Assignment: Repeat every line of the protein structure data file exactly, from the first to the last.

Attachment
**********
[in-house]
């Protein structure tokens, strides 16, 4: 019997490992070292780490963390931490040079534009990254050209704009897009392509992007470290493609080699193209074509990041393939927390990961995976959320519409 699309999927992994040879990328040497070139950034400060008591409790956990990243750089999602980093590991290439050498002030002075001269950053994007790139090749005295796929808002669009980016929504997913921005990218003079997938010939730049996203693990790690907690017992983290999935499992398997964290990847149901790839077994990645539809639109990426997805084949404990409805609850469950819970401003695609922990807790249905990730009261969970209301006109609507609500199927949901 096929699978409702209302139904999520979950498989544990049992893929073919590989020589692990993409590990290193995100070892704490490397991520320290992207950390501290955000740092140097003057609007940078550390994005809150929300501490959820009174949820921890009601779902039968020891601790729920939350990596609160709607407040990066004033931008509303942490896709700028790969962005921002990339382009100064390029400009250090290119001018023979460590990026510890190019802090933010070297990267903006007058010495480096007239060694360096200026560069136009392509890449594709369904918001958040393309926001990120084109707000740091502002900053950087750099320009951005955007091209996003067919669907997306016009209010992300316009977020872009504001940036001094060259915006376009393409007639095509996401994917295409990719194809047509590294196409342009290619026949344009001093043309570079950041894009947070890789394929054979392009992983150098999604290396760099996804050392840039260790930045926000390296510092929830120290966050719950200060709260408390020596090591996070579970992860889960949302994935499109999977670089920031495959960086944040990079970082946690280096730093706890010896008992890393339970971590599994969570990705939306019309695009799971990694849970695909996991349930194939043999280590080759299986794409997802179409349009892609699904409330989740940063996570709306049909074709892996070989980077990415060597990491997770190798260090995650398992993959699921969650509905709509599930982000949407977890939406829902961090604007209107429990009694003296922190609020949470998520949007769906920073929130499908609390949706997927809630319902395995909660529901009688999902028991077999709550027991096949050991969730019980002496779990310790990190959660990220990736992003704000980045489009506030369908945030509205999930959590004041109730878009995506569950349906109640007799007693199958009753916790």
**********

[in-house]
């Protein structure tokens, strides 16, 4: 019997490992070292780490963390931490040079534009990254050209704009897009392509992007470290493609080699193209074509990041393939927390990961995976959320519409 699309999927992994040879990328040497070139950034400060008591409790956990990243750089999602980093590991290439050498002030002075001269950053994007790139090749005295796929808002669009980016929504997913921005990218003079997938010939730049996203693990790690907690017992983290999935499992398997964290990847149901790839077994990645539809639109990426997805084949404990409805609850469950819970401003695609922990807790249905990730009261969970209301006109609507609500199927949901 096929699978409702209302139904999520979950498989544990049992893929073919590989020589692990993409590990290193995100070892704490490397991520320290992207950390501290955000740092140097003057609007940078550390994005809150929300501490959820009174949820921890009601779902039968020891601790729920939350990596609160709607407040990066004033931008509303942490896709700028790969962005921002990339382009100064390029400009250090290119001018023979460590990026510890190019802090933010070297990267903006007058010495480096007239060694360096200026560069136009392509890449594709369904918001958040393309926001990120084109707000740091502002900053950087750099320009951005955007091209996003067919669907997306016009209010992300316009977020872009504001940036001094060259915006376009393409007639095509996401994917295409990719194809047509590294196409342009290619026949344009001093043309570079950041894009947070890789394929054979392009992983150098999604290396760099996804050392840039260790930045926000390296510092929830120290966050719950200060709260408390020596090591996070579970992860889960949302994935499109999977670089920031495959960086944040990079970082946690280096730093706890010896008992890393339970971590599994969570990705939306019309695009799971990694849970695909996991349930194939043999280590080759299986794409997802179409349009892609699904409330989740940063996570709306049909074709892996070989980077990415060597990491997770190798260090995650398992993959699921969650509905709509599930982000949407977890939406829902961090604007209107429990009694003296922190609020949470998520949007769906920073929130499908609390949706997927809630319902395995909660529901009688999902028991077999709550027991096949050991969730019980002496779990310790990190959660990220990736992003704000980045489009506030369908945030509205999930959590004041109730878009995506569950349906109640007799007693199958009753916790």